Saturday, February 20, 2016

February 20, 2016


A fly just buzzed me -
coming out of nowhere.
What’s he doing around
here in February?
Why didn’t he fly south
like everyone else and
avoid this cold winter?
I don’t read horoscopes,
but is there any other
buzz  I’m in for?
February needs all
the surprises it can give.

© Andy Costello, Reflections 2016

Friday, February 19, 2016

February 19, 2016


I see people that drain me as
I cross the threshold of a room.
Inwardly comes an, “Oh no!”

Obviously, I don’t like all this.
Obviously, I don’t voice this.
Obviously, I move to a wall.

Questions: Why? Why? Why?
Does anyone else feel this way? 
Maybe I'm a pain and drain others?

© Andy Costello, Reflections 2016

Thursday, February 18, 2016

February 18, 2016


I hope I catch myself if I start to play
the game called, “Gotcha”. Why would
anyone do that to another? Why can’t
we simply say, “I don’t know!” or “I rather
not answer that.” I suppose if someone
said either of those comments, then the
other would smile and think, “Gotcha!” 
What I like about Jesus and his Father 
and their Spirit is that our God is not 
a “Gotcha God”, but a “Hold me God.”

© Andy Costello, Reflections 2016


The title of my thoughts on this occasion of St. Mary’s Junior’s Ring Ceremony is, “Hard Wired for Transcendence.”[1]

I have heard that phrase before - but I never took the time to spell it  out for myself.

If St. Mary’s doesn’t spell this out - we’re in trouble.

Maybe - but then again - maybe not ….

Not if it’s true that we’re hardwired for transcendence.

I’m assuming everyone is hardwired to get what’s going on when it comes to rings.


It comes from the world of electronics - where circuit boards - or computer chips are hardwired to do certain things - and do them every time with that particular circuit board or chip. That’s what we’re buying - when we buy that circuit board or chip or hard drive.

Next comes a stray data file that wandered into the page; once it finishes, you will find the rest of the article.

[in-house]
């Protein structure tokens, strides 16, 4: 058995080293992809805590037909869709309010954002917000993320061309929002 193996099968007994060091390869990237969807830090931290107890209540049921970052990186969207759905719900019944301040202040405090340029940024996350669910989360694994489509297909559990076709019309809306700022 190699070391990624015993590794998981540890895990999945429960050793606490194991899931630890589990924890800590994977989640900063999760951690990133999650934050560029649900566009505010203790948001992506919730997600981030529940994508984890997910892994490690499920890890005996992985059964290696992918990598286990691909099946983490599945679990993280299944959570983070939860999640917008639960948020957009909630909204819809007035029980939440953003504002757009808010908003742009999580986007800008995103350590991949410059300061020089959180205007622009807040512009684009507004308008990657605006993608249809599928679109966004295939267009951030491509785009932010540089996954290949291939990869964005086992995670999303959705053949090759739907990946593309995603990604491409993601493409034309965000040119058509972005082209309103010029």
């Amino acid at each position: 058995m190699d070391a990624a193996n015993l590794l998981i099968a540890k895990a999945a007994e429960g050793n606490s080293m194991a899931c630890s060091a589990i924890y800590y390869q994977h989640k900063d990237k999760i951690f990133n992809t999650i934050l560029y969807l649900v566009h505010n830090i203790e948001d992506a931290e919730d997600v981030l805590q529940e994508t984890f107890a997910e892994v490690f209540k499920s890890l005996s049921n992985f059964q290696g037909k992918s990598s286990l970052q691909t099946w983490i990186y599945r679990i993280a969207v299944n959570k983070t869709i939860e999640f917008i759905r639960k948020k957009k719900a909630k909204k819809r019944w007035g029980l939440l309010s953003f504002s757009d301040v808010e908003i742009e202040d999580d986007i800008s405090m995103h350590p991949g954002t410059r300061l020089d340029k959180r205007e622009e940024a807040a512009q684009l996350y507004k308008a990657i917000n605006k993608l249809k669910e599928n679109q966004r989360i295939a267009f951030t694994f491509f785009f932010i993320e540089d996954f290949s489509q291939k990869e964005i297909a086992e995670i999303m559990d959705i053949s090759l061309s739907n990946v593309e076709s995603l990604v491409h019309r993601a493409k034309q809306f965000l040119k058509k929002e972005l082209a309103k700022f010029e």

Applications can be added on to the basic hard drive and machine.

“Hardwired” is spelled as one word, or one two words hyphenated - having that little dash between the hard and the wired, or simply two words.

Then it’s metaphorically transferred to humans. Are all humans hardwired to speak, to laugh, to love, to grow, to want to learn, to explore, and to unravel the universe?

Bees are hard wired to fly, to buzz, to gather honey, Different birds are hard wired to make a certain pattern of chirps.

The title of my reflection here is: “Hard Wired for Transcendence.”

Transcendence - looking up - seeing the invisible in the visible - seeing the divine in the vine. Surprise water is changed into wine every day.

Seeing surprise. Seeing God in the birds of the air - 1000 swallows over a winter field on the road to Ocean City.  Blue Angell pilots can only envy what they can do.  Did you ever see through your front windshield three flocks merge into one and come out the other side three flocks again. How do they know.

Transcendence - trans across - ascent - up - climbing up - needed, celebrated, appreciated - especially when we’re down.

The plane takes off from BWI - runs like an athlete down the runway and then leaps and jumps into the sky - carrying the crowd with it.

Today we’re thinking about rings.

There is a world of difference between a ring in a jewelry store window and a ring on a finger.

There is a world of difference between a ring on a finger and it’s lost and it’s looked for and it’s found a month later. There is a world of difference between a newlyweds wedding ring and a grandparents wedding ring.

Have you ever seen a widow wearing her husband’s wedding ring on a gold chain around her neck?  If she’s your mom or aunt or grandmother look at it and say, “Tell me the story!”

Transcendence, takes us beyond the visible.

Transcendence leads us to story.